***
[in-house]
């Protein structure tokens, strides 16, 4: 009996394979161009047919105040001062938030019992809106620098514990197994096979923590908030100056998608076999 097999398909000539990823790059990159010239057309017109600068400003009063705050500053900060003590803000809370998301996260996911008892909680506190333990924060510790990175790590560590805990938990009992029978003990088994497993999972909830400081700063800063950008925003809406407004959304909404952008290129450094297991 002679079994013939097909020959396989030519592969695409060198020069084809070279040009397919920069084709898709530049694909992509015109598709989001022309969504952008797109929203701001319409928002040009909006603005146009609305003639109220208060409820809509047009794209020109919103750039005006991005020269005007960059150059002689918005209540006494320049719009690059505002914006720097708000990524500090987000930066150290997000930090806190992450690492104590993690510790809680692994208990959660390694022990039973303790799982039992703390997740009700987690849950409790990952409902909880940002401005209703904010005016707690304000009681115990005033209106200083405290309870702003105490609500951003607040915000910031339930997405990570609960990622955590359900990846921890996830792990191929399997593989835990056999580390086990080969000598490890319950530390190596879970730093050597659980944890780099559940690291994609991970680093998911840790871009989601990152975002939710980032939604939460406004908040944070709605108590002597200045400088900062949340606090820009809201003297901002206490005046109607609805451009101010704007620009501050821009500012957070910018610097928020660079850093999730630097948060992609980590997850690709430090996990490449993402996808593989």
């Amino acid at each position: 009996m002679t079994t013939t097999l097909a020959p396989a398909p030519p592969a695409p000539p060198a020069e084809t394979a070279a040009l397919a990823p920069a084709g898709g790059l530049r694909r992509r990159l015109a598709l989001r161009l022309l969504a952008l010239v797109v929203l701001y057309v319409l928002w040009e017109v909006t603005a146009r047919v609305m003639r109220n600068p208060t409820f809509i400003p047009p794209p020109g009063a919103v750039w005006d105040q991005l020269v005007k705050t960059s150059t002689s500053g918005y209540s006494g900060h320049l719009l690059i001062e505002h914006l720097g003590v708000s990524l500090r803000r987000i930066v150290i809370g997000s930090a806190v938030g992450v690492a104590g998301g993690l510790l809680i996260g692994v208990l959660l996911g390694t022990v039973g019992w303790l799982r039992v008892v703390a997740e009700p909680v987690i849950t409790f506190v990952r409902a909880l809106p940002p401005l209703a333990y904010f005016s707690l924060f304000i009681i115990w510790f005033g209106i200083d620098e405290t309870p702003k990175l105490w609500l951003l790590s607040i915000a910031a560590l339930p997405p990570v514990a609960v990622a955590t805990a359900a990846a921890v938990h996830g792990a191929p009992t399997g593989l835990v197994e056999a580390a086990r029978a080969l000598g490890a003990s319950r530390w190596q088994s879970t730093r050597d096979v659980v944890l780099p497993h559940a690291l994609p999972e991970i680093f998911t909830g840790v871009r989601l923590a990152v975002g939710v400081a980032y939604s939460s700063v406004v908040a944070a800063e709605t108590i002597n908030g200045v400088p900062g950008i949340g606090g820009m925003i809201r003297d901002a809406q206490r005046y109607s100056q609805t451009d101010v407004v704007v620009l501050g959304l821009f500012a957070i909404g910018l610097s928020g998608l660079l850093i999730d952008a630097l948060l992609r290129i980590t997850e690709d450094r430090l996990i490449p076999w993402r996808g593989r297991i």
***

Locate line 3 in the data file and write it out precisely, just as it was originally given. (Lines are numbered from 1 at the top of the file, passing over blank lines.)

């Amino acid at each position: 009996m002679t079994t013939t097999l097909a020959p396989a398909p030519p592969a695409p000539p060198a020069e084809t394979a070279a040009l397919a990823p920069a084709g898709g790059l530049r694909r992509r990159l015109a598709l989001r161009l022309l969504a952008l010239v797109v929203l701001y057309v319409l928002w040009e017109v909006t603005a146009r047919v609305m003639r109220n600068p208060t409820f809509i400003p047009p794209p020109g009063a919103v750039w005006d105040q991005l020269v005007k705050t960059s150059t002689s500053g918005y209540s006494g900060h320049l719009l690059i001062e505002h914006l720097g003590v708000s990524l500090r803000r987000i930066v150290i809370g997000s930090a806190v938030g992450v690492a104590g998301g993690l510790l809680i996260g692994v208990l959660l996911g390694t022990v039973g019992w303790l799982r039992v008892v703390a997740e009700p909680v987690i849950t409790f506190v990952r409902a909880l809106p940002p401005l209703a333990y904010f005016s707690l924060f304000i009681i115990w510790f005033g209106i200083d620098e405290t309870p702003k990175l105490w609500l951003l790590s607040i915000a910031a560590l339930p997405p990570v514990a609960v990622a955590t805990a359900a990846a921890v938990h996830g792990a191929p009992t399997g593989l835990v197994e056999a580390a086990r029978a080969l000598g490890a003990s319950r530390w190596q088994s879970t730093r050597d096979v659980v944890l780099p497993h559940a690291l994609p999972e991970i680093f998911t909830g840790v871009r989601l923590a990152v975002g939710v400081a980032y939604s939460s700063v406004v908040a944070a800063e709605t108590i002597n908030g200045v400088p900062g950008i949340g606090g820009m925003i809201r003297d901002a809406q206490r005046y109607s100056q609805t451009d101010v407004v704007v620009l501050g959304l821009f500012a957070i909404g910018l610097s928020g998608l660079l850093i999730d952008a630097l948060l992609r290129i980590t997850e690709d450094r430090l996990i490449p076999w993402r996808g593989r297991i």